When examining pairs of isolates both within and between districts (Fig. 2), IBD was highest within individual countries. However, finer resolution at the district level revealed significant IBD sharing among districts in Cambodia, Laos, Myanmar, and Thailand (Fig. 2a, Supplementary Table 2). To determine the age of shared ancestry between isolates, we stratified the IBD estimates by the length of the segments, namely 2–15 cM, 15–30 cM, and greater than 30 cM, referring to distant, intermediate, and recent common ancestors, respectively. When focusing on the shorter segments (Fig. 2b, Supplementary Table 2), we observed larger estimates of IBD sharing between isolates within districts in Bangladesh and Myanmar and between districts along the Bangladesh–Myanmar border, implying that genetic similarity between these districts arose due to earlier migration events. Plots of IBD sharing based on segments of intermediate length (Fig. 2c, Supplementary Table 2) demonstrated more sharing between isolates within districts in China, Myanmar, Vietnam, and Laos, and between districts along the northern and southern Myanmar–Thailand border. IBD sharing based on the largest segments (Fig. 2d, Supplementary Table 2) was greatest between isolates within Cambodia and bordering regions of Thailand, indicating recent sharing between districts in these areas.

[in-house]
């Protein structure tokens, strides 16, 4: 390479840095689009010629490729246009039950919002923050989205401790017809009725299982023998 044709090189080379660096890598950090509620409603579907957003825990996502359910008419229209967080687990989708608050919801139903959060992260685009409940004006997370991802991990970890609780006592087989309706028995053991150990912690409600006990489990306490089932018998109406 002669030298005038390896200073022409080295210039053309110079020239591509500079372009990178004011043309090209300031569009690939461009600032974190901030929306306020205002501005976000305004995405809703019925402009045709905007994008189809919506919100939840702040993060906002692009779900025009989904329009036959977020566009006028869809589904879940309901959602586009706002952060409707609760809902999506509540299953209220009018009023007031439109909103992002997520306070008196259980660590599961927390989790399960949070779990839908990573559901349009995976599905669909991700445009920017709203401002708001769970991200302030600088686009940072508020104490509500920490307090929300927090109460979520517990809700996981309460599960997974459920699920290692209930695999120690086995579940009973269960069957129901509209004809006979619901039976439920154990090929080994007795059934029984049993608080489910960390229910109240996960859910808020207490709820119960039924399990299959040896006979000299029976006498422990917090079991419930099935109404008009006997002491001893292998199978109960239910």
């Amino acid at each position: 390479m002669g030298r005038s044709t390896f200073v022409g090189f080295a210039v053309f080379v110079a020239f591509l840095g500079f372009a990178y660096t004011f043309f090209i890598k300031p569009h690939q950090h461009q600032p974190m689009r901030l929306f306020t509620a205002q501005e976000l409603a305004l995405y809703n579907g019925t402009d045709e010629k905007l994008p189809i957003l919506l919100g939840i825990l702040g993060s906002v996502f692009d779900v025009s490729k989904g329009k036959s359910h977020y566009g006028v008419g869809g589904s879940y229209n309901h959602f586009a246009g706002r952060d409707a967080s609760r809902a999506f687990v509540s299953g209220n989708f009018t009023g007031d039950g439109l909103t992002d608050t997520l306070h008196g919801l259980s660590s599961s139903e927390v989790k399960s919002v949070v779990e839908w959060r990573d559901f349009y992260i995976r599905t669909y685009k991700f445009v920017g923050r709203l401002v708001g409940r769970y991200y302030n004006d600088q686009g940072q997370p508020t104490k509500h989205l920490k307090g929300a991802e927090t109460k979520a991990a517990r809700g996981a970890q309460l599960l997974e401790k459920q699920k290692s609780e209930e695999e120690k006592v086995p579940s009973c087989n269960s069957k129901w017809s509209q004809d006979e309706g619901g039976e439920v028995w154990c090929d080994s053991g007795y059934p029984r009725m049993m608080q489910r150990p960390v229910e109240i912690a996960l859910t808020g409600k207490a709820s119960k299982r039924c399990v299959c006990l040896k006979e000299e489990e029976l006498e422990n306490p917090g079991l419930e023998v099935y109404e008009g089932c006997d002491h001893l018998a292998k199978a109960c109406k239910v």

We next examined IBD sharing between district pairs, or regional relatedness. Regional relatedness was estimated as the average pairwise IBD sharing between isolates from two districts, stratified by IBD segment length (Fig. 3, Supplementary Fig. 2). Regional relatedness estimates based on short-IBD segments (Fig. 3b) were higher between districts along the Bangladesh–Myanmar border and along the Myanmar–Thailand border, but no connectivity was observed between districts in Cambodia and those along the Myanmar–Thailand border. Regional relatedness estimates based on IBD segments of intermediate length (Fig. 3c) continued to show connectivity between districts along the Myanmar–Thailand border and between districts in China, but again, no connectivity between the Myanmar–Thailand border and districts in Cambodia. However, some connectivity between districts in northern and central Cambodia and districts along the southern Myanmar–Thailand border was observed when examining regional relatedness based on the largest IBD segments. Within Cambodia (Supplementary Fig. 2), we observed little connectivity between the eastern and western districts based on regional relatedness estimates, regardless of stratification by IBD segment length. Regional relatedness between all districts in northern, central, and southern Cambodia increased over time, with the greatest connectivity observed between districts based on the largest IBD segments.